Uncategorized June 1, 2022

Market Update June 1, 2022

Cracks are starting to show in the housing market. Rising interest rates, quantitative tightening, consumer sentiment at recession level lows, and drastically-lower-than-predicted new homes sales, are all signaling that things are about to change.

Let’s find out why!

In addition to “location, location, location” real estate is primarily driven by inventory. So as the old rule of supply and demand goes, inventory goes down, prices go up. At a time like this it’s interesting to ask what would motivate sellers to list their properties precisely now and what would the consequences of just 10% more inventory cause?


A point of concern is the amount of latent fear in the market. While this
sentiment is rather difficult to measure, it is the most single most determining factor to the outcome of this market.

The University of Michigan’s “Index of Consumer Sentiment” presents a data source that may help us understand some of the psychological underpinnings in this market. (see image for graph)

So far, the data doesn’t look too rosy for a healthy real estate market. Fearful homeowners and investors may react to prices coming down… and decide to sell “before it’s too late.”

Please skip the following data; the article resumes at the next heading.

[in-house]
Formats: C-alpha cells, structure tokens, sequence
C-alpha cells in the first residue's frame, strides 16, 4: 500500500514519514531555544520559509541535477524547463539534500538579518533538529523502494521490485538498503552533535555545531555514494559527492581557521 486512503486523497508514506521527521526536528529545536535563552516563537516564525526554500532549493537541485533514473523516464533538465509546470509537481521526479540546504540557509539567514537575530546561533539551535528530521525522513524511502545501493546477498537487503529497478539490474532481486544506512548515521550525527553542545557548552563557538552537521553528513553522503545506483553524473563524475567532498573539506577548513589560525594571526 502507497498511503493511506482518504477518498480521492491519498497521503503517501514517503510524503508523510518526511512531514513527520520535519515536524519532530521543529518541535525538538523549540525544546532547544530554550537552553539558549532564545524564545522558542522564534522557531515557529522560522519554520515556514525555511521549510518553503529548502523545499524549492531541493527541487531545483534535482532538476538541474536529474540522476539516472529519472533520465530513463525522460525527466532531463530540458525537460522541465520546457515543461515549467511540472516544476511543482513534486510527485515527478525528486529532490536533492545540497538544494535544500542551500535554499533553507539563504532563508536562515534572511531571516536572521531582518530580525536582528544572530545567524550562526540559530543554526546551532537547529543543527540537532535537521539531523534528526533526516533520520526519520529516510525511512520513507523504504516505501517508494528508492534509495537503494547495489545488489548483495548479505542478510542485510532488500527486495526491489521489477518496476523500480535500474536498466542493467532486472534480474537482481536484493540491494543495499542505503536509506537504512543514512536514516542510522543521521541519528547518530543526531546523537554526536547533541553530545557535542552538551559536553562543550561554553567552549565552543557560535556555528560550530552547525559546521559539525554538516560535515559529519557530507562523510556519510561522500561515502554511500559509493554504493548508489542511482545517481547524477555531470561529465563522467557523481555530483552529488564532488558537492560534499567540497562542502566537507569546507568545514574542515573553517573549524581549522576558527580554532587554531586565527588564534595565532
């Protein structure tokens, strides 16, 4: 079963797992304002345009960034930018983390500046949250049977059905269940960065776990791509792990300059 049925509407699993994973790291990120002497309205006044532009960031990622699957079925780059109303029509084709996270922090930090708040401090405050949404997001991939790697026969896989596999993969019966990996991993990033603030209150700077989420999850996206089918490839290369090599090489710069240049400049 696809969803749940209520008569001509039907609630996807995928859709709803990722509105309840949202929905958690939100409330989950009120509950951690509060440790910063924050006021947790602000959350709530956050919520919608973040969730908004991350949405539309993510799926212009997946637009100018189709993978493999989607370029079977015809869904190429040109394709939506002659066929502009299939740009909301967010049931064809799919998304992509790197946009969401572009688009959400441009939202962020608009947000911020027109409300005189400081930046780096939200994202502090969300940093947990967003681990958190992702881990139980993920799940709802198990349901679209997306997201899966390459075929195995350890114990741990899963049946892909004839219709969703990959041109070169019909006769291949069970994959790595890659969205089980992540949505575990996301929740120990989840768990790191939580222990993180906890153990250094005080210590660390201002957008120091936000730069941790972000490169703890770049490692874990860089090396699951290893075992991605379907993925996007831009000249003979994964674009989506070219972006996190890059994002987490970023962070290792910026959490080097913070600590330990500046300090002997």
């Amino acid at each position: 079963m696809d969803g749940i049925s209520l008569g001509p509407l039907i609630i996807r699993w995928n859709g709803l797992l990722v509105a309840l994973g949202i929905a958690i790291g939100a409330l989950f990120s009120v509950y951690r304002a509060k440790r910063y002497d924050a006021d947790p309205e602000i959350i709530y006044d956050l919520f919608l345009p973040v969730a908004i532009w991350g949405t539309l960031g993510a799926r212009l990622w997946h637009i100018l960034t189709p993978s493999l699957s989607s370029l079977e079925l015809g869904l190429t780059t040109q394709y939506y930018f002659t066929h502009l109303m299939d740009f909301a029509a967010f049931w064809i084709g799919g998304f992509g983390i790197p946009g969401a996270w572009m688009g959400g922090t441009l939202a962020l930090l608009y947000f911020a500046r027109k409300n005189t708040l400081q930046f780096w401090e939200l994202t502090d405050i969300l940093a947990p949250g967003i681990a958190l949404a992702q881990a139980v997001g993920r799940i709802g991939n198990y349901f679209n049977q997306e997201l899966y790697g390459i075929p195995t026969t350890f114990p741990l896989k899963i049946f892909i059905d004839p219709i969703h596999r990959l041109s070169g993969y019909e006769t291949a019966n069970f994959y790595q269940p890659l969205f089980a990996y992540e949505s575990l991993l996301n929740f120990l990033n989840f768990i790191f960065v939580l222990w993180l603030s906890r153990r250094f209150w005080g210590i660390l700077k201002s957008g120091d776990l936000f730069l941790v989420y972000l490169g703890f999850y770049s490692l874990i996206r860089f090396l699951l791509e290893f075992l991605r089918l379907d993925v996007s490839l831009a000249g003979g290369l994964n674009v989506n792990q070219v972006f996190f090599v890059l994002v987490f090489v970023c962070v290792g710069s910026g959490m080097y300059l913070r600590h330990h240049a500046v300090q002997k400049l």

Who would contribute to this selling pressure?

  • Homeowners trying to time the market by selling will look to rent or downsize.
  • Institutional owners or investors looking to cash-out so some they have some “dry powder” available for the next buying opportunity (almost 16% of single family homes are owned as investment properties). If an 10% of homes to go on the market, and we will end up with a completely different inventory dynamic.

A leading indicator for the housing market is “new home sales.” Unlike “resale home sales” which get tracked only upon closing (usually 30 day lag), “new home sales” get tracked when they go under contract. Economic forecasts anticipated 750,000 new home sales. New home sales actually came in at 591,000! Not a single analyst anticipated this enormous 21.2% drop in new home sales.

George Ratiu, senior economist at Realtor.com, suggests that “… the rising cost of a new home is now pricing many people out of the market… The market for new homes is mirroring broader real estate trends, as rising inflation is taking a bigger chunk out of Americans’ paychecks, and surging borrowing costs are compressing homebuyers’ budgets.”

Current conditions include:

  • 20-28% excess demand for homes
  • Interest rates have risen nearly by 3%
  • Rates will likely rise to 6% by September.

Just Interest rates alone, climbing to 6%, will eliminate the excess demand for and would return us to a balanced market. This is our “best case” scenario.

The best case scenario:

  • Demand for houses would return to normal
  • No fear response, aka selling at the “top of the market”
  • Prices declining by 0 – 5%

Probable scenario:

  • Demand for houses would return to normal
  • Fear response causes excess inventory
  • Prices declining by 10 – 25% (higher % depends on media coverage)

Worst case scenario:

  • A 40% decline in prices

Fortunately, the worst case scenario is highly unlikely in today’s market!

Thanks for reading!